“Our time became less distracted and more focused,” she says. “Whereas before the thought of what I’d make the family for dinner could hang over me like a cloud and cause me stress all day long.”
Her drive to exercise returned in time and by the time she was running and doing a variety of workouts again, she felt life was changing for the better.
“I cannot stress enough that without the medication I would not have had the energy or inclination to take ownership of my life again,” says Rubin. “I admire people who can cope without it, but I also encourage people who can’t to seek help. There is no shame in getting help, and the more we normalize mental health issues, the happier we can be.”
Aldwinkle agrees. When it comes to mental health, there is no shame surrounding seeking help of any kind.
“I am quite comfortable discussing it,” he says. “I was in the military for 16 years and the struggles of post-traumatic stress disorder have affected many of my former colleagues… If medication was what was required to help them, then I was happy.”
There is a growing awareness of the power of exercise and nutrition to reduce symptoms linked to various health conditions, says Dr Valentina Faia, a psychiatrist at LightHouse Arabia.
“And in less severe disorders they can be considered by all means a first line of intervention,” says Dr Faia. “Even if those measures cannot be considered a substitute of medications in severe cases, their role is also crucial in balancing the side effects of chronic medication in patients whose condition requires a prolonged treatment, given that many psychotropic medications may determine severe metabolic dysfunctions that diet and exercise can eventually balance.”
She cautions, however, that while more holistic methods should always be the first port of call, “moderate to severe conditions require immediate medical treatment and in those cases the effectiveness of the medical approach is indisputable.”
Treatment will vary according to a country’s guidelines, the length of time a patient has been experiencing symptoms on their own, as well as cultural factors, including the background and education of their chosen psychiatrist and the willingness of the patient to explore different options.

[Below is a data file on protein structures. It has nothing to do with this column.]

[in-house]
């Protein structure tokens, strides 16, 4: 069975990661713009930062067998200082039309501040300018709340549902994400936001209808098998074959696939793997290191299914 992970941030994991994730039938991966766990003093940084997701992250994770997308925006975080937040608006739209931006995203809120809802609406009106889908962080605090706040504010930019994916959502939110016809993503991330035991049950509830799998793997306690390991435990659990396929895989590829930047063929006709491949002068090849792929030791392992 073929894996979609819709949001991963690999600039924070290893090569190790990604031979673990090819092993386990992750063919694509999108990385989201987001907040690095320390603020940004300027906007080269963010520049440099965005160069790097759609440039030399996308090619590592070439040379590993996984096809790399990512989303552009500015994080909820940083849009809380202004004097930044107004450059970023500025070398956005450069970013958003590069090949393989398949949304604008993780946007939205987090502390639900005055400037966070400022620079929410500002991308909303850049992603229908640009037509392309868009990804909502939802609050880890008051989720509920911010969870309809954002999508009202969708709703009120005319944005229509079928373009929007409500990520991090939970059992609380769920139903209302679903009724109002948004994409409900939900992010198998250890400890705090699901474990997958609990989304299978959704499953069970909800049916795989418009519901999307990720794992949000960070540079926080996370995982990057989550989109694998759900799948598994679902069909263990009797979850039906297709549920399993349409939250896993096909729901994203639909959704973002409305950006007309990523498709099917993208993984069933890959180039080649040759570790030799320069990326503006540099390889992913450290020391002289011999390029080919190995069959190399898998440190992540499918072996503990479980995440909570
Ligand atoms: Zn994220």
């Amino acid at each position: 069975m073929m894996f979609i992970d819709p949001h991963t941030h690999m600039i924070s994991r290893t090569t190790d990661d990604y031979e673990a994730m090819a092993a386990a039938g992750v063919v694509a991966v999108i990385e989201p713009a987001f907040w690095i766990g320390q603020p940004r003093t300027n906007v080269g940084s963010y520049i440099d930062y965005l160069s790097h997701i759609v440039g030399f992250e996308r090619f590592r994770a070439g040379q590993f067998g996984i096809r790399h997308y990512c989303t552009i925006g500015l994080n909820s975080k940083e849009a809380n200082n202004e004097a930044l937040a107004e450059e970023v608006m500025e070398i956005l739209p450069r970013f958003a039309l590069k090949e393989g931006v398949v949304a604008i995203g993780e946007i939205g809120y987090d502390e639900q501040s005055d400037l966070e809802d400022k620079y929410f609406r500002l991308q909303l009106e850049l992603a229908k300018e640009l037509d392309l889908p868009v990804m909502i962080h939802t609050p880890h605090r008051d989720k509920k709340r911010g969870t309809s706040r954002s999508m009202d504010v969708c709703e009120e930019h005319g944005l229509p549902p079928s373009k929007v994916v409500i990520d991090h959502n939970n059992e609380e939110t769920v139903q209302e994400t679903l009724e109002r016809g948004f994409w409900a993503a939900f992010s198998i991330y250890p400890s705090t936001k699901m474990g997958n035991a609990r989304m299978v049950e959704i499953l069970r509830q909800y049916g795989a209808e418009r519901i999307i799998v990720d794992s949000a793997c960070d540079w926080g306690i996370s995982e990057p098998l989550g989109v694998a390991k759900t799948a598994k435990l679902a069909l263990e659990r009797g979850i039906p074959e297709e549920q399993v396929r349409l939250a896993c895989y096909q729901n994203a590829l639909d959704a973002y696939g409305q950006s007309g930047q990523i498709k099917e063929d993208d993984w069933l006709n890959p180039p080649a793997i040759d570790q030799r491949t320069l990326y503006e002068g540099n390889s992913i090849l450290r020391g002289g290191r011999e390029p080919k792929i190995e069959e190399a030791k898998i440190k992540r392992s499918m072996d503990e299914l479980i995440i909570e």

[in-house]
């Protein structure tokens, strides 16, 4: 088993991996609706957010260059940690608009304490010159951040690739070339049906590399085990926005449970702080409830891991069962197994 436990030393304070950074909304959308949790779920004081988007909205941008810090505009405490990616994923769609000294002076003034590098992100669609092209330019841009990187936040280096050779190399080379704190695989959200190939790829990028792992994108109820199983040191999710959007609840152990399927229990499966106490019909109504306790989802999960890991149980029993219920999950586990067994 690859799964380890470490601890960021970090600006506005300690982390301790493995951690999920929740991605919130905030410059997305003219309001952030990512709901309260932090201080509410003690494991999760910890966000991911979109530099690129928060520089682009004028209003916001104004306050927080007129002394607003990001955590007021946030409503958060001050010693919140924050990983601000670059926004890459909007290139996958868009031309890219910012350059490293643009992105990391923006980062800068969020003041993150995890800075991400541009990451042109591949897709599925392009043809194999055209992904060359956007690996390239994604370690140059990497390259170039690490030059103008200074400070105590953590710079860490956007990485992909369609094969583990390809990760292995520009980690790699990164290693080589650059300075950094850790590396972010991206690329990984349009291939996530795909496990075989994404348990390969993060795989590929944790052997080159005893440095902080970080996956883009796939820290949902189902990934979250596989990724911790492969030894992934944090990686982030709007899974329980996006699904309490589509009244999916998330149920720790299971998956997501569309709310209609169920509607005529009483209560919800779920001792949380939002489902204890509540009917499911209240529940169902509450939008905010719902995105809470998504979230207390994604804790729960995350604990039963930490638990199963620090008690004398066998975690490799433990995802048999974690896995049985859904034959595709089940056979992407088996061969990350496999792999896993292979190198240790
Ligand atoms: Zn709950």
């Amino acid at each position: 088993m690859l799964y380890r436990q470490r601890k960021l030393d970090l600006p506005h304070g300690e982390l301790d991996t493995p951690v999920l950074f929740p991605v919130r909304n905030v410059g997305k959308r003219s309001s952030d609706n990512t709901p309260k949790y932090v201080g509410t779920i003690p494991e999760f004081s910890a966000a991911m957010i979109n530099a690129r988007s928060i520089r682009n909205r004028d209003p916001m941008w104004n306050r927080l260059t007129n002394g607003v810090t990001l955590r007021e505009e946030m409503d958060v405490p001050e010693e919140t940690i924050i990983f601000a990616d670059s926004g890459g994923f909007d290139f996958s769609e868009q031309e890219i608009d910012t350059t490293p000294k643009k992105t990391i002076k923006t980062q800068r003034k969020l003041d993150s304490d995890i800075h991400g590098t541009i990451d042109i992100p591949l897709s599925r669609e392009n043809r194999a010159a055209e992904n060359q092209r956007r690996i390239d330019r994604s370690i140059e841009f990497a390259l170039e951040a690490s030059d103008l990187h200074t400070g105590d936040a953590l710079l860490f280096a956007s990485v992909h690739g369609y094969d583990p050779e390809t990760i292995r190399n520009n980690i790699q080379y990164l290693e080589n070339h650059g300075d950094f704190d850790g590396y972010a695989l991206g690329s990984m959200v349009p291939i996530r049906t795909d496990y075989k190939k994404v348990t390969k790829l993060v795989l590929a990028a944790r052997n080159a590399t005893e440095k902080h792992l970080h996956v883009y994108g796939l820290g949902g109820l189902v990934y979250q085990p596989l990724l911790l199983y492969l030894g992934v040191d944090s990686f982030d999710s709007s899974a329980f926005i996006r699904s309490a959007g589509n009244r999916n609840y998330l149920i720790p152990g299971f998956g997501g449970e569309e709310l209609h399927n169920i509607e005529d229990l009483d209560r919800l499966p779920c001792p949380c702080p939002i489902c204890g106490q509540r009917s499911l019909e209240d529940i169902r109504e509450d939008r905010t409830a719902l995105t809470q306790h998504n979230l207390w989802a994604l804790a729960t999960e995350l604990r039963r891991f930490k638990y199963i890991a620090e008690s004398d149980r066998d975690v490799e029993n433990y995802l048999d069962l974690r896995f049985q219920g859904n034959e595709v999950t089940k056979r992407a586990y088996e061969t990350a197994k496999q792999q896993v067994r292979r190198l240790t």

“I have the feeling that the increasing attention of the patients to forms of therapeutical intervention that are more dynamic and holistic in their approach is empowering a less medical approach, for those conditions that are, as I said, assessed as mild,” she said.
Aldwinkle’s psychiatrist identified physical activity as key to his progress. But it was also part of an integrative approach — the kind referenced in the study — that included psychotherapy and medication.
“Once I was emotionally and physically stabilized he encouraged me to take regular moderate exercise — not the 200-kilometers a day cycling that I was conditioned to do,” Aldwinkle says. “I spent a lot of time in Rock Republic bouldering, three times a week, and mountain biking at Hatta.”
The activities gave him mental solace: bouldering via the social and “active mindfulness” aspects, mountain biking because it is both physically intense and requires constant concentration.
And they also provided a positive way out of his descent, as opposed to more self-destructive behaviours — self-medicating with alcohol for example — that may have beckoned others. And eventually, Aldwinkle was able to taper off of his medication.
“I was fortunate that I went down path one, and after about three months was in really good physical shape with good diet and sleep patterns,” he said.
Featured image courtesy Peter Aldwinkle